• Los Angeles School District Attendance Improvement Program. In 2015, the Los Angeles school district introduced an attendance improvement program that placed trained social workers in 10% of the district’s schools. Fifty-two of those schools were elementary schools, and the social workers focused on kindergarten classes where chronic absence rates were highest. The program incorporated school-based incentives such as candy giveaways, dress-up days, and “move to the head of the lunch line” passes every 25 school days. After a year of the program, attendance for kindergartners in participating schools increased from 37% to 62%.
  • Wolfe Street Academy’s Every Day, On Time, Ready to Learn Campaign. Wolfe Street Academy in Baltimore, Maryland is a neighborhood public charter school with nearly 230 students, 80% of whom are Latinx. In 2005, about 10% of students at Wolfe Street Academy were chronically absent. The principal started a strategy to encourage regular attendance called “Every Day, On Time, Ready to Learn.” Through this school-wide strategy, students’ attendance growth is recognized through posters, ice cream sandwiches, pizza parties, and Uno cards. Nearly 10 years after implementing the school-wide strategy — which also includes tracking data, partnering with the community, and offering early intervention for students at risk of being chronically absent — Wolfe Street Academy’s chronic absence rate has dropped to 3%.

North Carolina bright spot

At Union Elementary, a Title I school in Sampson County, 70% of students are economically disadvantaged. Principal Hobbs says that sharing chronic absence data with her staff and parents and implementing activities with students to encourage good attendance throughout the year has helped Union improve attendance.

To start, Union Elementary staff completed free, online modules (see above) developed by Attendance Works and the Virginia Department of Education to better understand the implications of chronic absenteeism and how to address it. The school then shared with parents the importance of regular attendance and the school’s current attendance data, which raised average attendance from 85% before winter break to 93% after.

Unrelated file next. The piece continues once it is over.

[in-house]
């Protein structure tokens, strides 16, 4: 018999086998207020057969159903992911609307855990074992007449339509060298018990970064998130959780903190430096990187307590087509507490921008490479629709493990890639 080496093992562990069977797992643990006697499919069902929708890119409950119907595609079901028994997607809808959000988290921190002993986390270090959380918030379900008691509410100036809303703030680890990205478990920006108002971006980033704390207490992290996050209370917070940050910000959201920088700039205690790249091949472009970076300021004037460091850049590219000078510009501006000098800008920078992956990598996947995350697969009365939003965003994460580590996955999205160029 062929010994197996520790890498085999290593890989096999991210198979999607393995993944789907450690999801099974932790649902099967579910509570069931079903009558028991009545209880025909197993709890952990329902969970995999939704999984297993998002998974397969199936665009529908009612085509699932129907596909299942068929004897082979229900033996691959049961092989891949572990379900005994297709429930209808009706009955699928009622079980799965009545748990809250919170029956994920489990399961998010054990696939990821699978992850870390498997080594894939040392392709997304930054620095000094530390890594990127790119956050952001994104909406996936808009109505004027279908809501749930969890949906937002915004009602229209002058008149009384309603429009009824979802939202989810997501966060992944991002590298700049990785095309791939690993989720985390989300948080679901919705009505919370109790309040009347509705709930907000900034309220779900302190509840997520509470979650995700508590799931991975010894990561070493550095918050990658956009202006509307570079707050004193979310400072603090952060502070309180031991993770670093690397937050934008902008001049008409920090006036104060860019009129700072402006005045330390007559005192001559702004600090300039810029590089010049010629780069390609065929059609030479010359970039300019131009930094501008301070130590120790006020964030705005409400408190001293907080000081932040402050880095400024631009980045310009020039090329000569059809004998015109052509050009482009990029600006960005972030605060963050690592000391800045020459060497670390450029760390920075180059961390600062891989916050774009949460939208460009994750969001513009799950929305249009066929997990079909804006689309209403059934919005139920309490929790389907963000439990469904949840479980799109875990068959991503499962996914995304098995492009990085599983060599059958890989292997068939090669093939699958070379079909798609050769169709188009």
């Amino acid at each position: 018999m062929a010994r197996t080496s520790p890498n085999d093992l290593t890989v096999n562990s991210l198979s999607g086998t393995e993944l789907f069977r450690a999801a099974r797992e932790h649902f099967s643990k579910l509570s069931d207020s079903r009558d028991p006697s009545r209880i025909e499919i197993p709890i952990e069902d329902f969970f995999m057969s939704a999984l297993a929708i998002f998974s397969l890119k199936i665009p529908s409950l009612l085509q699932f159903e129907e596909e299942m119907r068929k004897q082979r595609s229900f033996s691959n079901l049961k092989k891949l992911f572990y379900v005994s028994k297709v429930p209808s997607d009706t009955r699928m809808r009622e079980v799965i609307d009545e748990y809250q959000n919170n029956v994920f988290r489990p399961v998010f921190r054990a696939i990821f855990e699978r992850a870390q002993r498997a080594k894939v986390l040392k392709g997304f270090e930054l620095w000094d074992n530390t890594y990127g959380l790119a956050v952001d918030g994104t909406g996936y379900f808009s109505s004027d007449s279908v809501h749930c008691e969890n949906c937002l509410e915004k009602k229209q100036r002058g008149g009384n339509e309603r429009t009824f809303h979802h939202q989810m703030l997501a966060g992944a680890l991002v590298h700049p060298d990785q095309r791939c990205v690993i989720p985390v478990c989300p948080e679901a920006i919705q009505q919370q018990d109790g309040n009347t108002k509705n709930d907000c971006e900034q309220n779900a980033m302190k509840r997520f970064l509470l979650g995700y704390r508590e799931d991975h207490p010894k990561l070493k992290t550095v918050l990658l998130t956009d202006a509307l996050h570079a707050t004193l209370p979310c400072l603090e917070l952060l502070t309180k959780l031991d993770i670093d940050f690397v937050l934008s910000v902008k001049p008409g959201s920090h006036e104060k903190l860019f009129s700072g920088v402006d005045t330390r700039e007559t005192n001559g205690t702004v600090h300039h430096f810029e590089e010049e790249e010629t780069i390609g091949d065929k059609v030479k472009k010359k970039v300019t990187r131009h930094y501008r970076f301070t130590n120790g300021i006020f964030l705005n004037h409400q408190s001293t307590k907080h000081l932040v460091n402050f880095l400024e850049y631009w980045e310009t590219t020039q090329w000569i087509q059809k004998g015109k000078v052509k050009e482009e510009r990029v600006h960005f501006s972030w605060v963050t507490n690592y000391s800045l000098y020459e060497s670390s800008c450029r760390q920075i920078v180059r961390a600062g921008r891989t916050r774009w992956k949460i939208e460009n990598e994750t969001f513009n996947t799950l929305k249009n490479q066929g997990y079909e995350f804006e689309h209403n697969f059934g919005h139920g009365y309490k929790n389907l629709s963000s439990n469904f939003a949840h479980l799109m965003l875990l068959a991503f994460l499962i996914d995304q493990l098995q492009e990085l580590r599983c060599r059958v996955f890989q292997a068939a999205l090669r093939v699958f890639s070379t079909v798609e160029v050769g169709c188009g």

Staff and administrators keep attendance on families’ minds by talking about it at award days and sending home information about the risks of chronic absenteeism. Wall signs encourage and track attendance levels by class, and students can earn rewards including dance parties and gift certificates when they reach certain attendance thresholds.

Hobbs notes that efforts like these can only be successful if they are sustained, so she is careful to only institute programs that she knows can be carried out throughout the school year. Consistent implementation of the programs sends the message to students, teachers and families that the school is serious about regular attendance and ready to support them to make it happen.


Next month’s perspective will delve into current North Carolina school-level policies and practices around providing personalized early outreach to students at risk of being chronically absent and share some bright spots from around the country and right here in North Carolina where that work is being done well. Check out NCECF’s AttendaNCe Counts series of reports to learn more about current state, district, and school and community-level policies and practices around regular school attendance in North Carolina.

Mandy Ableidinger

Mandy Ableidinger is the NC Early Childhood Foundation’s Deputy Director.